The Liberation Treatment is kind of a funny thing. There isn’t really anything new to it at all. Venograms are quite common. Ultrasound is an everyday medical tool for collecting all sorts of information. Angioplasty (ballooning blood vessels) has been a common practice in many treatments for years now.
The only thing that is new is applying these ideas to patients diagnosed with Multiple Sclerosis. Dr. Zamboni, looking at a problem from a perspective outside the usual field of examination, asked a rather curious question: could one system within the body affect another system within the body? Could a circulatory system affect a nervous system?
It’s elegant, to me, in that it’s a kind of derivative work. This is not invention, a bold leap into any unknown areas of knowledge. Instead, it’s piecing together ideas from things already in place, heavily practiced, and highly trusted.
Ok. So that’s a simplified background. Now what I really want to ask is about how the process of proper clinical study or testing was broken down. Dr. Zamboni has not done a thorough clinical study. Attempts are currently being made to organize and publish a professional study but it takes time, it takes planning, and it takes funding. There is a registry, but that’s a slightly different thing and serves a different purpose.
This lack of present clinical testing through proper authoritative channels hasn’t diminished the popularity of this new-found hope for people with Multiple Sclerosis. All the data so far, from literally thousands of MS-diagnosed people that have had the treatment, is still considered anecdotal. And maybe that’s as it should be.
However, what surprises me is that this lack of clinical testing hasn’t stopped doctors and medical practitioners from getting the medical procedure done for themselves or for loved ones!
I think I see a relation here, but I’d like to hear your thoughts on this too. Here is a list of points, admittedly biased, that I want to use.
1. Dr. Zamboni’s wife was diagnosed with MS. He has vocalized his reasons for studying MS and blood flow around the brain. He wanted to help his wife with her condition. And when he saw the initial results of the treatment on people, he wanted to give the treatment to more people and tell people about what was happening.
2. A British doctor living with MS was in the first groups treated under Dr. Zamboni.
3. A neurologist in San Diego has a son diagnosed with MS. Here is a great interview where he explains his views on the diagnosis and the new treatment. Not all neurologists share his views on this new treatment.
4. When the news story first broke out, a local family doctor cautioned one of her regular clients with MS to be patient. Wait until better information comes out. However, within a few months time, the same doctor rushed her own niece (newly diagnosed with MS) and her regular patient to get tested for blockages before a local clinic stopped offering the ultrasound service to people diagnosed with MS. (Note - this story is gossip, but yes I am including it on my list.)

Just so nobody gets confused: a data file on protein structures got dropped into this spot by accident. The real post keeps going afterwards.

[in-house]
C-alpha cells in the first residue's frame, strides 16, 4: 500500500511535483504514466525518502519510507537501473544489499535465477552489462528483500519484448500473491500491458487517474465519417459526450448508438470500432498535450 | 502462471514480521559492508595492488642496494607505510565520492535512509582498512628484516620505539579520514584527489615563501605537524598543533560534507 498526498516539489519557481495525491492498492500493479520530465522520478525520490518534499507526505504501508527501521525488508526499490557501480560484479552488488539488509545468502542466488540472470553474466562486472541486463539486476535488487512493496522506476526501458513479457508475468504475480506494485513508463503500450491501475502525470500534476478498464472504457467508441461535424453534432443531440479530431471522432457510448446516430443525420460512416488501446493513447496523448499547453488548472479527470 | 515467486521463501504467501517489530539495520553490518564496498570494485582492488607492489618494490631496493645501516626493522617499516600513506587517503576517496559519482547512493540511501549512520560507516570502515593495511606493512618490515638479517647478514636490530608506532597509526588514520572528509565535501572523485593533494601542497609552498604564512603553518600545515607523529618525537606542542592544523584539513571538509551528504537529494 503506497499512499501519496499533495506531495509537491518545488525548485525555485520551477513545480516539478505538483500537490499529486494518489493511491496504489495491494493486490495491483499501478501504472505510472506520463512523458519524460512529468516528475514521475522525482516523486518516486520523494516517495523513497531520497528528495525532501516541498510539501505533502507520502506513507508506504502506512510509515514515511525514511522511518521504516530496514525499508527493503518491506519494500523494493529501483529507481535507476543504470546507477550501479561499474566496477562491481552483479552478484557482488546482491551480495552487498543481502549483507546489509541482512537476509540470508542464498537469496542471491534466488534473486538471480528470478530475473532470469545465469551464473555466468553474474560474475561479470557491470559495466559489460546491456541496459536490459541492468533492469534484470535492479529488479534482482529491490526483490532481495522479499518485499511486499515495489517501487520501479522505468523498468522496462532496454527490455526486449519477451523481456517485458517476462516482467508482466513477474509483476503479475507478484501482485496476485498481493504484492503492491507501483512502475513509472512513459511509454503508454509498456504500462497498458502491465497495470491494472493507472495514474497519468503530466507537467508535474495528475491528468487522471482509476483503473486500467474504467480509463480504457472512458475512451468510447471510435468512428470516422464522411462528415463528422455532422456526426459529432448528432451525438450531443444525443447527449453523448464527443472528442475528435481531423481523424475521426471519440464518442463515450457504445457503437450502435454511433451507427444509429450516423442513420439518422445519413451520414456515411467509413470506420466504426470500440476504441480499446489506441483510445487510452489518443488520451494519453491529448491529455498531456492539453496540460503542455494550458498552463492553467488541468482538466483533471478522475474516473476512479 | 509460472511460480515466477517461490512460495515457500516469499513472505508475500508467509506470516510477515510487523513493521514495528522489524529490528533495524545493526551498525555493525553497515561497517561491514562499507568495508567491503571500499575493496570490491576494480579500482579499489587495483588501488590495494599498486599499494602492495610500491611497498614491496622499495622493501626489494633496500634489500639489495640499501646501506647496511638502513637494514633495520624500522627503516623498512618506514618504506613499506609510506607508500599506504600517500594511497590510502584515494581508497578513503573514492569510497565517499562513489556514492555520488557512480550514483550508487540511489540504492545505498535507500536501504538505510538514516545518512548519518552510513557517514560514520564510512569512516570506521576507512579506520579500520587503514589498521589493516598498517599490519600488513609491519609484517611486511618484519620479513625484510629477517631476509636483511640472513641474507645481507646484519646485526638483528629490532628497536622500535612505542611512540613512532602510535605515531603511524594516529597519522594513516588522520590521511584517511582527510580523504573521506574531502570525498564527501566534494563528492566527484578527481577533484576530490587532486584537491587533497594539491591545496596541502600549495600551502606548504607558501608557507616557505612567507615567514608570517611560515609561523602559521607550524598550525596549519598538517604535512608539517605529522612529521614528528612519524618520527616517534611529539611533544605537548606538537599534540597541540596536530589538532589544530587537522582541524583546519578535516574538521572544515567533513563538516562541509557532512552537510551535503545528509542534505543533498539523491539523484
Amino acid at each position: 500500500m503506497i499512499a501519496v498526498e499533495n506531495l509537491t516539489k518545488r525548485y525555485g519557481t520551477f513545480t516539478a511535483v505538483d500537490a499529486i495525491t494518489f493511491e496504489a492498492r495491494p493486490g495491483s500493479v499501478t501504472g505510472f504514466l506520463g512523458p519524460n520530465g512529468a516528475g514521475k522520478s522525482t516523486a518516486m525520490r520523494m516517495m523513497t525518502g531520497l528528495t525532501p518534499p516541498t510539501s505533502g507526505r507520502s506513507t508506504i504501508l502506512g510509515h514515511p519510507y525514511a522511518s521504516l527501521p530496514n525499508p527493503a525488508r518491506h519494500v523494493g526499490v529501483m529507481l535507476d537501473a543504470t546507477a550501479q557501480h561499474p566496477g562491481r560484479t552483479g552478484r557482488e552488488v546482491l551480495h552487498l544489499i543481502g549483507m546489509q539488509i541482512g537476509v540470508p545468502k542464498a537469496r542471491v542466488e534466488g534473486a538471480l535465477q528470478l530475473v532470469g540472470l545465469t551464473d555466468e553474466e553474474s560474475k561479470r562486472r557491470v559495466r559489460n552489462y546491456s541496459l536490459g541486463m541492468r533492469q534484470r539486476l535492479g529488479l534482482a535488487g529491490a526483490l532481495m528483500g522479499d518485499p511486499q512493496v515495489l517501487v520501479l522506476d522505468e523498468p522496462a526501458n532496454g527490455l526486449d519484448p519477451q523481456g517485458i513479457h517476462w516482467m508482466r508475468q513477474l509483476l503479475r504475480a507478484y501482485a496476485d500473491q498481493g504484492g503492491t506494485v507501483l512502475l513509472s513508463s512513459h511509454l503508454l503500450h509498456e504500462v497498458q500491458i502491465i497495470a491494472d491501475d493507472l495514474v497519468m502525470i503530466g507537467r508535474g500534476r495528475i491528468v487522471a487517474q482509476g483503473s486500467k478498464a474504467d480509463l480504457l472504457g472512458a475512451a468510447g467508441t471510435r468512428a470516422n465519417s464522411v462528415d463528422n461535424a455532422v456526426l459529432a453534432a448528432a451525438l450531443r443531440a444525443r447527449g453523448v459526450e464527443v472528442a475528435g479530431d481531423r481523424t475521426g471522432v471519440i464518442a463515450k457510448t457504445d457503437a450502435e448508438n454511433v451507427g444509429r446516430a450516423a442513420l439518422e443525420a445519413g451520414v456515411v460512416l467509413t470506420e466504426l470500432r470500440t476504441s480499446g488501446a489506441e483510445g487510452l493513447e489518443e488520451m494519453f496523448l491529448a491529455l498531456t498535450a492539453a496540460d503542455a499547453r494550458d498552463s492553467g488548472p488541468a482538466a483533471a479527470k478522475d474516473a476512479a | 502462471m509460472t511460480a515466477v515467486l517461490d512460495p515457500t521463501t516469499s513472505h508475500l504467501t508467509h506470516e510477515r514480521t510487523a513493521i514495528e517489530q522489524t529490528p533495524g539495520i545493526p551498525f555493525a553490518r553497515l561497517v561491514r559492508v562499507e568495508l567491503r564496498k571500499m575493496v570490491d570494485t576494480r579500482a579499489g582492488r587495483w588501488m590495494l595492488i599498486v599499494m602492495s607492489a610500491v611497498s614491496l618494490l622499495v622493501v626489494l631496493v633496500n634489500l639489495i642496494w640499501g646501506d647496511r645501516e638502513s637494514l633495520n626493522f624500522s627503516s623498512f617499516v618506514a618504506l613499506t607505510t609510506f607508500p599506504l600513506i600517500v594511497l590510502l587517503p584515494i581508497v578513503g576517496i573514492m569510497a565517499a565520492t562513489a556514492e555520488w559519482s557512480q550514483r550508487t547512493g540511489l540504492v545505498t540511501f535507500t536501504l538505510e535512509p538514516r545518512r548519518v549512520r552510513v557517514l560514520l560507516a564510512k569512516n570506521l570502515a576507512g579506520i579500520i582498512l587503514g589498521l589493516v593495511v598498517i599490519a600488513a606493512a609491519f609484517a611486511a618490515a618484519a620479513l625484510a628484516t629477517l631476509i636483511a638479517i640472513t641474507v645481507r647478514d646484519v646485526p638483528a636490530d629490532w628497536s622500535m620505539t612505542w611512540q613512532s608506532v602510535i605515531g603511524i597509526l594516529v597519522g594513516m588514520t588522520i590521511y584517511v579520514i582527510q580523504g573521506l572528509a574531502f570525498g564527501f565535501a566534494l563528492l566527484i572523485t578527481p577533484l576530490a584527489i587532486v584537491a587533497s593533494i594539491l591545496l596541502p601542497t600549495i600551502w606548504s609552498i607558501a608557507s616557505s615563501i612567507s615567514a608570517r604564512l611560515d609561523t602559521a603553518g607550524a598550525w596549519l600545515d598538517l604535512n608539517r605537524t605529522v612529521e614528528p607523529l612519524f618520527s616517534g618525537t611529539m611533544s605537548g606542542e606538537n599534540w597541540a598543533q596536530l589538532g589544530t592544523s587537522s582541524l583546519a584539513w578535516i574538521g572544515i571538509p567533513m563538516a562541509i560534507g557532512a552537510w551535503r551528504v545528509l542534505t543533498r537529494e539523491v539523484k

5. A naturopathic doctor with MS underwent the Liberation Treatment just a few days after Shannon. They had a few physio sessions together after their time in the hospital.
In each of these particular cases, there is an emotional investment or empathic attachment or even just a plain old personal desire. Why aren’t these particular people waiting?
Actually living with a diagnosis as debilitating and frustrating as Multiple Sclerosis (in either themselves or in loved ones) seems to change the information, or at least change the processing of the information.
So, here are my questions:
What is it about emotional investments that causes otherwise objective, careful professionals to forgo their usual loyalties to scientific methods and proper procedure? (Ok, yea there is a lot of informed, critical thinking and personal evaluation going into this too, I realize…)
Why do some professionals (and neurologists) use phrases like “be patient”,”use caution” and ”might be a hoax” immediately for something that hasn’t yet been proven effective or ineffective yet (to their standards of testing)?
Since Multiple Sclerosis is a syndrome (symptoms that appear together with an unproven theory about the cause) and not a diagnosis of an understood disease, should the spirit of discovery not lead the medical field to embrace the opportunity to test a new idea?
I find this situation particularly intriguing because it seems to be one of the first situations where social-media spread the new idea so quickly that it could not be controlled by the usual, patient, western, authoritative institutions. And we have to address this because there will likely be similar breakthroughs and discoveries coming in the next decade or two. What are we prepared for?